One area of recent interest in the United States has been the travel and tourism industry, where two major travel-related class actions are now ongoing, both alleging that travel booking websites and hotels entered into agreements with each other to fix prices. This type of price-fixing class action has been seen in Canada in a variety of industries.
Canadian businesses should review their pricing policies and practices with … Continue Reading
In an increasingly online retail world, most businesses operate across provincial and international borders. This reality poses particular challenges to businesses if they are hit with a class action, including:
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- In the United States, there is a mechanism to combine together class actions filed in different states into a single action, so that a business will only have to fight on one front. In Canada, there is no such mechanism other than by the consent of the parties to the various cases, and so a business may have to defend very similar cases in more than one province. Your business’
One area that has been of considerable interest to class action plaintiffs in recent years is price-fixing.
If there has been any interest in your product or niche market, or that of your competitors, by any competition or anti-trust regulator in any jurisdiction in the world, you should consider your business to be at risk of a class action. Price-fixing class actions can take a variety of forms, but the most common form alleges a price-fixing conspiracy, either among competitors (a horizontal conspiracy) or within a supply chain (a vertical conspiracy).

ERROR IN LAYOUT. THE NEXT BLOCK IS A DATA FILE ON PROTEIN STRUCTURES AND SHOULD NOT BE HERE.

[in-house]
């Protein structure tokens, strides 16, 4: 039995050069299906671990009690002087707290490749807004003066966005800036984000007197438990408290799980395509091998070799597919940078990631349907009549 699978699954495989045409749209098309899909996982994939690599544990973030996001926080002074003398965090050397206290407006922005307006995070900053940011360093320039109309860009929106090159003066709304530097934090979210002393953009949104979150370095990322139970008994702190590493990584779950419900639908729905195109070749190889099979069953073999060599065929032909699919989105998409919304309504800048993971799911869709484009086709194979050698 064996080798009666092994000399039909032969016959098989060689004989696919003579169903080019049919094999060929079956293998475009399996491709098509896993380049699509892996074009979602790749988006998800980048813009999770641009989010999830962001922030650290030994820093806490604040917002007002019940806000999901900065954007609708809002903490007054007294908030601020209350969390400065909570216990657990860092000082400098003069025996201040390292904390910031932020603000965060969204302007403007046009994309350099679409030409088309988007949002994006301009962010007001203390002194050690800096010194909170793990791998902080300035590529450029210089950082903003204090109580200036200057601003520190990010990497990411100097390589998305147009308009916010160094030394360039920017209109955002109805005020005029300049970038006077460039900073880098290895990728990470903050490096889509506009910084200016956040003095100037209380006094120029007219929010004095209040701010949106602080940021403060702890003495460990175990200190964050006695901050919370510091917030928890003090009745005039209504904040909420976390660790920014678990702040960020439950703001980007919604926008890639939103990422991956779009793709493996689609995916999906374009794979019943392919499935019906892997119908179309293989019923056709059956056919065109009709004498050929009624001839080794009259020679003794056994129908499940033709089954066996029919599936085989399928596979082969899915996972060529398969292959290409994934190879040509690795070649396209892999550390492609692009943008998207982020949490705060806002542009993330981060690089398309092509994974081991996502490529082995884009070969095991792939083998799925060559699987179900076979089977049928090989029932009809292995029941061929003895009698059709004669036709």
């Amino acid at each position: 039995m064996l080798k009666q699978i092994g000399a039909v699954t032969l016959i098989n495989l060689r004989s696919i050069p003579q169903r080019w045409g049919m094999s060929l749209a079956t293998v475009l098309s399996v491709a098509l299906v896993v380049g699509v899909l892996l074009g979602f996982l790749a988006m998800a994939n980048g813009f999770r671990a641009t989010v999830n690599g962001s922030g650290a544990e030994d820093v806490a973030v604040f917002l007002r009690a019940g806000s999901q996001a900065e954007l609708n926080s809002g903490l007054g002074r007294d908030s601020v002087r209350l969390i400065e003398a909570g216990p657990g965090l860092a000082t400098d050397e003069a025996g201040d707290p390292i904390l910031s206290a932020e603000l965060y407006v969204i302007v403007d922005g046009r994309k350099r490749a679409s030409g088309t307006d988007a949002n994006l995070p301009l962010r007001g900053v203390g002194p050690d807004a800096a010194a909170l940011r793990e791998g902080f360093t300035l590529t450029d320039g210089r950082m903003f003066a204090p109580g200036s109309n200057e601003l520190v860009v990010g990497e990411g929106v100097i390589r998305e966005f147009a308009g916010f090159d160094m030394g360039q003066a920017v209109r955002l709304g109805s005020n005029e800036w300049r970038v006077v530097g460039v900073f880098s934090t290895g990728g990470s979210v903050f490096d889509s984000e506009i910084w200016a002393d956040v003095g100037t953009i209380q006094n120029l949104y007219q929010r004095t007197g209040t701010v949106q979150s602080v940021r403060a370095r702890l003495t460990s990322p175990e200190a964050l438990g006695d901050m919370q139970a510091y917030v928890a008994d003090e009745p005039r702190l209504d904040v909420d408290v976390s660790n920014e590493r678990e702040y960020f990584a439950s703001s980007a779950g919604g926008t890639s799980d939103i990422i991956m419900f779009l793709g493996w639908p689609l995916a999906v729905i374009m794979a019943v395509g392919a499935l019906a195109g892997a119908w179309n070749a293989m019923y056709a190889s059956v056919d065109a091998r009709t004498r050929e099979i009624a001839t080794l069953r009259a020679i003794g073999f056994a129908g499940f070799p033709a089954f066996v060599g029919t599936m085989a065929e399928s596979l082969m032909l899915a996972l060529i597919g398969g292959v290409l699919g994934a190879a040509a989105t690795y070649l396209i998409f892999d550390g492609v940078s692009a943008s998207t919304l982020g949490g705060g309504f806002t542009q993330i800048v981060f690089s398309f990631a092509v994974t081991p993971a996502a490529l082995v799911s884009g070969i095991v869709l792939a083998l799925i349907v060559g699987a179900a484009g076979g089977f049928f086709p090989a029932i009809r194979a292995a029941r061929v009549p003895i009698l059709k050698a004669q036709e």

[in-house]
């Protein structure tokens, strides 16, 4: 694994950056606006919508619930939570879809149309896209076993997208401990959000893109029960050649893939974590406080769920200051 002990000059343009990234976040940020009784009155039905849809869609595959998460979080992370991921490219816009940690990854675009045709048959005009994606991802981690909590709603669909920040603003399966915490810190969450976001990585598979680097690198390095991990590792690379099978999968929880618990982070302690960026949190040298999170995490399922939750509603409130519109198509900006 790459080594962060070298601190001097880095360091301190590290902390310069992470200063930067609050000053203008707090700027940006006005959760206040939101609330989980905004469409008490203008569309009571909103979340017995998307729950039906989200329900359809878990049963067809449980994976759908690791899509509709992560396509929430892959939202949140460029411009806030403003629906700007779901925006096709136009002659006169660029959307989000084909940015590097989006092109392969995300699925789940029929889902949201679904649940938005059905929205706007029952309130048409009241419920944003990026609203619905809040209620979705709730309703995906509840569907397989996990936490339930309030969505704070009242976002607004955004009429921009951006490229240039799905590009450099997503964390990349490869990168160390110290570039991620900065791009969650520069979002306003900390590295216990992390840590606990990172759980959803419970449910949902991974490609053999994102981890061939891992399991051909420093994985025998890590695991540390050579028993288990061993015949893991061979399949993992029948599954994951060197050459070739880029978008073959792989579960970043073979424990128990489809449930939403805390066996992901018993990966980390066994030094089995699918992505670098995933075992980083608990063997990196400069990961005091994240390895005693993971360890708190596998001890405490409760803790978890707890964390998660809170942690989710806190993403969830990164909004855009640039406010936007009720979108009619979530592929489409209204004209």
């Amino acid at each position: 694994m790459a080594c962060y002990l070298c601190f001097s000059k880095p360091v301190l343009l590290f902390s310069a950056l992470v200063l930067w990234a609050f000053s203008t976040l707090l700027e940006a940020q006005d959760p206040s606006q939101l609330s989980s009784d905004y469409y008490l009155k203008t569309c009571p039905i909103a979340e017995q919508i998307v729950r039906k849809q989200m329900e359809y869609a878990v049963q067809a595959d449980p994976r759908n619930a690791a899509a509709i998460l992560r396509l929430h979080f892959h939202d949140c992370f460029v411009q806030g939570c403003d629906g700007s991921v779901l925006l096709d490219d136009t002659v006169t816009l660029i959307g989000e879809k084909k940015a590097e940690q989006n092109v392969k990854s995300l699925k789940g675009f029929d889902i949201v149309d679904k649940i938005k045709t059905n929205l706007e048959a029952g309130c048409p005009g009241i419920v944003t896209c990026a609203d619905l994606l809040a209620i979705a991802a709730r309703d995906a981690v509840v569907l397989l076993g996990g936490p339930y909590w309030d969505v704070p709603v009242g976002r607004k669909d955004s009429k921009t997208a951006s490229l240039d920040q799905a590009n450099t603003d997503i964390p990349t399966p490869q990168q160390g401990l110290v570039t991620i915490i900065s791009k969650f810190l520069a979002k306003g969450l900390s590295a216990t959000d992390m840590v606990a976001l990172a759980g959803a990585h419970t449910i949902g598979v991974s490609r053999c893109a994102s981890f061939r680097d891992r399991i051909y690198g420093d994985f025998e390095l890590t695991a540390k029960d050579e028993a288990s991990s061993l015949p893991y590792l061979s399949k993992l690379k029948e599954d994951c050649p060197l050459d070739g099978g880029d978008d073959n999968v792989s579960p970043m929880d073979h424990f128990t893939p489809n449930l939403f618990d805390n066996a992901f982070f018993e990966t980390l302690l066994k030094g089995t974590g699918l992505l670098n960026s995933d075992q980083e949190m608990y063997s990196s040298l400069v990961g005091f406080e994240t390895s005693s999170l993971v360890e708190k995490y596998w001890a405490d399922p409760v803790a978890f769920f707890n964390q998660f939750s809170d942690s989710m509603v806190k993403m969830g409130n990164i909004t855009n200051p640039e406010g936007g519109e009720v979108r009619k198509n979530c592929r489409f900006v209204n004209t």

Class action plaintiffs look to regulatory investigations all over … Continue Reading
Although Canadian provinces’ class action statutes were originally based on the US federal class action regime, there are important distinctions both in the various statutes and in how Canadian class action law has evolved.
A few distinctions:
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- US class action awards, including in respect of the equivalent of punitive damages, are generally higher than in Canada, but it is generally easier to get a case certified in Canada.
- In Canadian statutes, there is no requirement that the common issues “predominate” over individual issues – so class actions based on personal injury-type harm happen in Canada even though they generally do
Unfortunately, there is no way to immunize your business from a class action – not in the consumer retail sector and not in any sector. But there are steps you can take to reduce the risks, and to arm your business to respond quickly if the risk materializes.
Five steps your business can take to reduce risk and to be ready to respond if a class action is filed.
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- Establish an internal class actions response team now.
- Have your internal class actions response team take steps to make sure your business’ policies, procedures and agreements are compliant with the